tain sporting baronet who had drunk himself to death in a conveniently short time, not, however, till ho had managed to. squander all his money, and a good deal of what belonged to

?ins wire. ...-?? Lady Ellen was In constant pecuniary ?difficulties. Mr. Pleydell had been very fitraightforward wijth (her, and had told her some time ibeforo that she was living considerably 'beyond her in come, a fact of which Lady Ellen was perfectly well aware. 'What you have to do, my dear Mr. Pleydell,' she had said, 'Is to show me the way of getting some money! No, it's no .use at all my approaching

my father; he has practically 'washed his handB of me; none of Chairlle's family will do anything for inc.' Lady EHen had laughed here. 'I suppose I didn't play tho same,'* she* said. 'If I had made up to thorn and gone to stay at their deadly dull wook-end parties, , and -bored myself stiff, they might have made me an allowance; but life's far too short to be toorodi you know, Mr. PleydelJ.'? Mr. Pleydell had found himself singularly out of sympathy ;-\vith Ladv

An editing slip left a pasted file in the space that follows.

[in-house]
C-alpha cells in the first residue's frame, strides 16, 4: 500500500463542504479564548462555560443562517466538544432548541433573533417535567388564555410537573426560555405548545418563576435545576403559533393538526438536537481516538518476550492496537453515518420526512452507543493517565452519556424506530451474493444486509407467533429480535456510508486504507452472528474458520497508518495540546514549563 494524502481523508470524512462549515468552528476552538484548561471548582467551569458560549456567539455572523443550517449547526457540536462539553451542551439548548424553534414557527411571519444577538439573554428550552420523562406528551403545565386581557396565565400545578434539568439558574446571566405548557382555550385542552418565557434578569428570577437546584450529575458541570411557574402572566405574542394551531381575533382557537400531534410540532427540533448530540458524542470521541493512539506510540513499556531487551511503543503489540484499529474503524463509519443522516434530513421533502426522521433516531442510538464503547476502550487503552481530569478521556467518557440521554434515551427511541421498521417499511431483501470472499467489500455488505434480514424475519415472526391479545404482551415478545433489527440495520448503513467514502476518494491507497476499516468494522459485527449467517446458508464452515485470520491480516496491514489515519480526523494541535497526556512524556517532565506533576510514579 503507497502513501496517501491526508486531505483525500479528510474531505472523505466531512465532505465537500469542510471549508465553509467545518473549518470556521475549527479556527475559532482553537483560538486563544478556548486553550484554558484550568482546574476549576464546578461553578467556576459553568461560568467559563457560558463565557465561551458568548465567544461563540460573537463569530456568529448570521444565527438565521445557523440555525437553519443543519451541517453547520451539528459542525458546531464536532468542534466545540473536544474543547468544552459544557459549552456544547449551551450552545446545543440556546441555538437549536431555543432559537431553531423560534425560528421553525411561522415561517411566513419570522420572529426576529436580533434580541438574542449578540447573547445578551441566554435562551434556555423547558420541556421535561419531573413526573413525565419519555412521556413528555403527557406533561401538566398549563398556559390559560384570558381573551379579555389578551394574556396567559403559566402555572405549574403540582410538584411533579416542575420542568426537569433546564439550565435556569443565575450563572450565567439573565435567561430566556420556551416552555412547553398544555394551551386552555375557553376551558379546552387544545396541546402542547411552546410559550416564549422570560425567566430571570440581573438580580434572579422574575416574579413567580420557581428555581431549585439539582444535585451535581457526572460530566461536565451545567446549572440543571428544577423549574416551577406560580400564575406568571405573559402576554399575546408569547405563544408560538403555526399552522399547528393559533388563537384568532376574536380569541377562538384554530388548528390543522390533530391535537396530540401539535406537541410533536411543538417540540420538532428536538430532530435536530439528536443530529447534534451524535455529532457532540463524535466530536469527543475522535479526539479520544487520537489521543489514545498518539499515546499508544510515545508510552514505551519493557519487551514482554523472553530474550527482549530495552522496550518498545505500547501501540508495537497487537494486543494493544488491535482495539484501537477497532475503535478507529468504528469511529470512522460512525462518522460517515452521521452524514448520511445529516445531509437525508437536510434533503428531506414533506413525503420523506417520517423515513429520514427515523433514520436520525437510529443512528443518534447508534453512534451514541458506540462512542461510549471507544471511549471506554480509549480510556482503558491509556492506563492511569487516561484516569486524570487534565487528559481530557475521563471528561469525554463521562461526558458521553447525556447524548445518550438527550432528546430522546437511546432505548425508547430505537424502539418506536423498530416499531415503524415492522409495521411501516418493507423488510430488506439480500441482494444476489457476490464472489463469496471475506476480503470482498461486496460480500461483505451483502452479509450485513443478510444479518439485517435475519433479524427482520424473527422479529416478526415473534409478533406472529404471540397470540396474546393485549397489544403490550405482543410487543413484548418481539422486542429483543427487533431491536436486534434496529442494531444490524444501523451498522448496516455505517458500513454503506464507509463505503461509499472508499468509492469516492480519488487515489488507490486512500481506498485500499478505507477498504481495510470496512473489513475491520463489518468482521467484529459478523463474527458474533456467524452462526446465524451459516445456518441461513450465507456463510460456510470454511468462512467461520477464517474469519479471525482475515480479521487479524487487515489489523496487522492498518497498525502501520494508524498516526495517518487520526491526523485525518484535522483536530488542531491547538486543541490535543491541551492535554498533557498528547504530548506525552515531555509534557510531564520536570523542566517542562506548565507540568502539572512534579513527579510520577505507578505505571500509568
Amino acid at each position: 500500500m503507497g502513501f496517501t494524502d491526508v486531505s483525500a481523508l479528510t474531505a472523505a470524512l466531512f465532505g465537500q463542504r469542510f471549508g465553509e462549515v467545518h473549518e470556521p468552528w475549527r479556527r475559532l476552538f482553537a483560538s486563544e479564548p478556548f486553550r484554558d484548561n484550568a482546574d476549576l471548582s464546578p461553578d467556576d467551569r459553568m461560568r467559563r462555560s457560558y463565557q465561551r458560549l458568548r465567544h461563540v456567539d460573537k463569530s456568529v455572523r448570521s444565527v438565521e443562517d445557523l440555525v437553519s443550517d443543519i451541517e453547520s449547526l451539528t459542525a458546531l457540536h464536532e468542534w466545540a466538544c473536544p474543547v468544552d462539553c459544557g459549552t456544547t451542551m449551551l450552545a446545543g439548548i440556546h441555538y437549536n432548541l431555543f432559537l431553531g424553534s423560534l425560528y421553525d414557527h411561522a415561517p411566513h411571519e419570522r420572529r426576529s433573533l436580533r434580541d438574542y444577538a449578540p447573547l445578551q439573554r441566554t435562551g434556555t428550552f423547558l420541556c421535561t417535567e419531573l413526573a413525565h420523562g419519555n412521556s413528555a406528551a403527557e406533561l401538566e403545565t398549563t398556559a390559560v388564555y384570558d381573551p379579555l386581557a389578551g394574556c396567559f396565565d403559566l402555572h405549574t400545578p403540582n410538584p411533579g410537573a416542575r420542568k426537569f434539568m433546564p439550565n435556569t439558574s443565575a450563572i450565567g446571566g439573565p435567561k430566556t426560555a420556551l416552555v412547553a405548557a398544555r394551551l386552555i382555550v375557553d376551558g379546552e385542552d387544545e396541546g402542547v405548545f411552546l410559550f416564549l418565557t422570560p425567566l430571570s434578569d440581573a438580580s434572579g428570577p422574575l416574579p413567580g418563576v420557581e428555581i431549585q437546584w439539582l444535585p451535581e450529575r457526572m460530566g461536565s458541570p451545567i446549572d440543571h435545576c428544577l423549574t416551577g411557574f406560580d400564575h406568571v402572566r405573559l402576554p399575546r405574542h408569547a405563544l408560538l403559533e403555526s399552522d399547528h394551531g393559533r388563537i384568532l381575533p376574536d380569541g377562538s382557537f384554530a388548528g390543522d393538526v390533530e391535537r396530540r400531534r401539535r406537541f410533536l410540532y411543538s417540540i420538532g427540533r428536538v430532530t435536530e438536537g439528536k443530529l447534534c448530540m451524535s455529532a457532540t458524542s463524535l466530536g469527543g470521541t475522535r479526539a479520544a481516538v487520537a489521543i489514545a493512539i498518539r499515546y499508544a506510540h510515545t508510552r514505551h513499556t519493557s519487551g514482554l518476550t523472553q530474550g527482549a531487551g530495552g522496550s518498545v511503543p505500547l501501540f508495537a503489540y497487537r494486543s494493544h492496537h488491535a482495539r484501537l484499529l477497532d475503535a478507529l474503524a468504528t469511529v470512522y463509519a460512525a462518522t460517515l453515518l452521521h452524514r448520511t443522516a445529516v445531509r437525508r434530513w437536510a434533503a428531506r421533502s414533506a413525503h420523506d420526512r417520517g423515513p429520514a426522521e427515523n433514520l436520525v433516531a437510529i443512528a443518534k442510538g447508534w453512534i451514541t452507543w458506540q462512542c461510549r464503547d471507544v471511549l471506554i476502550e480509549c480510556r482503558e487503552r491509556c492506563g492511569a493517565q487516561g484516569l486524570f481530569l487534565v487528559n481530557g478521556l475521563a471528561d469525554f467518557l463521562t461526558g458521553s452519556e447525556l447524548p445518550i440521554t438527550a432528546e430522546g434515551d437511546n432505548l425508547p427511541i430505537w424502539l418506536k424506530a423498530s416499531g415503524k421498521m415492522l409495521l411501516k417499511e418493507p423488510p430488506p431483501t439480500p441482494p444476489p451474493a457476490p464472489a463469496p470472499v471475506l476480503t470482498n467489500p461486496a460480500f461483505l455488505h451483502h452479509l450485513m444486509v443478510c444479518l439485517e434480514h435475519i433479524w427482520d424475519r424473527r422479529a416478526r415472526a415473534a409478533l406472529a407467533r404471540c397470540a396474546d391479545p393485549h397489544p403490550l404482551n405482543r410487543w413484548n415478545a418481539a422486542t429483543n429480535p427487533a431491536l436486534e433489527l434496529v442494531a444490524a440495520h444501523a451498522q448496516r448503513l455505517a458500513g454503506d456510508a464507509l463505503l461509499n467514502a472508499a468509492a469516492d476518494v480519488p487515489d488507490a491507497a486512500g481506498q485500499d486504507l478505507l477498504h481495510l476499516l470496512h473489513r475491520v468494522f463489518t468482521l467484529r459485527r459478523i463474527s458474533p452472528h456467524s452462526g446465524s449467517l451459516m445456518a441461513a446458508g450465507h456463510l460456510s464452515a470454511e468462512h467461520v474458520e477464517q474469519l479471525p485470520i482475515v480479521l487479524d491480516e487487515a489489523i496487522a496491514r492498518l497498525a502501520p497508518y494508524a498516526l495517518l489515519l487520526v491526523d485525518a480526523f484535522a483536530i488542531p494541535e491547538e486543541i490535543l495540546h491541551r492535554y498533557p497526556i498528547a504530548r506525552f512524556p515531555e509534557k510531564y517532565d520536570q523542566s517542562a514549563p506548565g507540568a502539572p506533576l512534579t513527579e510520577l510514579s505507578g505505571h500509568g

Bllen Crooper, and when his younger partner had .suggested .that he should handle Lady- Ellen's affairs,' 'ho shad quite willingly passed over this '(por- tion (of his business to the other man. . The,. change was all- for' the better where Lady lEllen :was concerned; almost at once- Mr. Tenderten 'began to see . .possibilities, to make sugges tlons; for Instance, there -were certain stocks and shares which sho had *e

sarded as 'Useless, which were so mani pulated by him- as to realise quite a decent sum of money. Lady ?Ellen was singularly Ignorant as regards the' workings of the Stock Exchange; all she iknew about money was the unpleasant .fact that when she got. a- certainly- worded letter from tho, bank she know that she would not (be able to draw any cheques till she had straightened out h'er over-draft)' and this, asme overdraft was such a stupid, silly thing! . It always had. to be strai'grhtened out somehow or other!

Therefore the coming of 'Mr. Tender ten into the financial . side of her life was a matter of great rejoicing, to Lady Ellen: She was impulsive and generous. ?'You must come and dine with me,' she had said almost at .once; , and Mr. Tenderten dined frequently, on an ave rage once a week. - Lady CDllen was not very, Siure that she liked 'him, 'but he talked amusingly, and was always well stocked with society gossip and scandal, Needless to say, ;Mr. Tenderten clung to this Intimacy with -the tenacity of 'a llmplt. . 4v